Riggins has some high-profile gigs coming up: December 19, hosting the Yasiin Bey (Mos Def) show at 1015 Folsom in SF, and New Years Eve, opening for Bobby Brown at the Bal Theater in San Leandro. At press time, he was still debating whether to put any jokes about Brown’s well-documented offstage antics into his set. “It seems so easy making Bobby Brown jokes,” he reasons, saying he’ll wait until he actually meets Brown to make the decision on whether to include any material on the singer. “If I meet him and he seems cool…,” he says, leaving the door open.
Riggins feels blessed, he said, to have started his stand-up career later in life, after he was already married with kids. Had he gone that route in his early 20s, he might have had developed substance abuse problems: comedians, he explains, are notorious for drug and alcohol use as part of their lifestyle. When he’s not onstage, he’s usually parenting. “I enjoy taking care of my family, that’s all I do outside of this,” he says.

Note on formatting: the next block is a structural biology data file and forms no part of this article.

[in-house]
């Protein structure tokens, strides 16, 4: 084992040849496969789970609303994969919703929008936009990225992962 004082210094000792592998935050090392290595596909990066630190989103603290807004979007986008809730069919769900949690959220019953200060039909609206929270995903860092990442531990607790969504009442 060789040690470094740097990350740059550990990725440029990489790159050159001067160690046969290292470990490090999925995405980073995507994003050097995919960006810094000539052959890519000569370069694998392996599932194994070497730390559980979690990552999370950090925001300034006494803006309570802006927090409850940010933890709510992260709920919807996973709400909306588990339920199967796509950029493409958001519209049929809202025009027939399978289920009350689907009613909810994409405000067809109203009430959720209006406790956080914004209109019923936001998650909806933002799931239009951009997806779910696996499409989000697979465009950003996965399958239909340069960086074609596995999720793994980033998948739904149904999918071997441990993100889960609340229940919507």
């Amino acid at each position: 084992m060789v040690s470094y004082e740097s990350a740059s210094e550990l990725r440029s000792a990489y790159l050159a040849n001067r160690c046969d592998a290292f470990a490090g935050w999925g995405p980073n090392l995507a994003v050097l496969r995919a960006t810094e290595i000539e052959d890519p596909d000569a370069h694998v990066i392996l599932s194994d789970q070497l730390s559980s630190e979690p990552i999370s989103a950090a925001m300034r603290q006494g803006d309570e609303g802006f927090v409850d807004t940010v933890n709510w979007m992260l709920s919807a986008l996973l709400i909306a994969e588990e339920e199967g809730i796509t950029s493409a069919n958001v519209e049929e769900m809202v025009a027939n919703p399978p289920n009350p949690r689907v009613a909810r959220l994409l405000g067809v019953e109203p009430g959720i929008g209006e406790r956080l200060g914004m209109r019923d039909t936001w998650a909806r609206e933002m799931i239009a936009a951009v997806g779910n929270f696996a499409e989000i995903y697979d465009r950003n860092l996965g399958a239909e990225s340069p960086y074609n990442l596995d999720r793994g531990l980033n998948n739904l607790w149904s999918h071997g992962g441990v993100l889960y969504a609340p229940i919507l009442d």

As far as success in comedy, he says, “I do see myself getting to a [more prominent] level. This is the only thing I’ve done in life which has come so easy to me, and I think when you find that, you should do that.”
This week’s picks:
Yasiin Bey, w/ Kev Choice, Jahi + the Life, DJs D-Sharp, Mr. E, Leydis, hosted by Chris Riggins, 12/19, 9pm, $35, 1015 Folsom, SF
Tony! Toni! Tone!, 12/19-12/22, $34-$37, Yoshis, 510 Embarcadero
The 45 Sessions 45th Edition, 12/20, 9pm, $10, Legionnaire Saloon, 2272 Telegraph
“Let’s Stay Together” Holiday Screening, 12/21, 7pm, $8, Owl n Wood, 45 Grand Ave.
Monday Soul Holiday Toy Drive with Toure’s Theory feat. The R.O.D. Project, Nio the Gift, Too $hort, DJ D-Sharp, 12/23, $20-$30, 10pm, the New Parish, 579 18th St.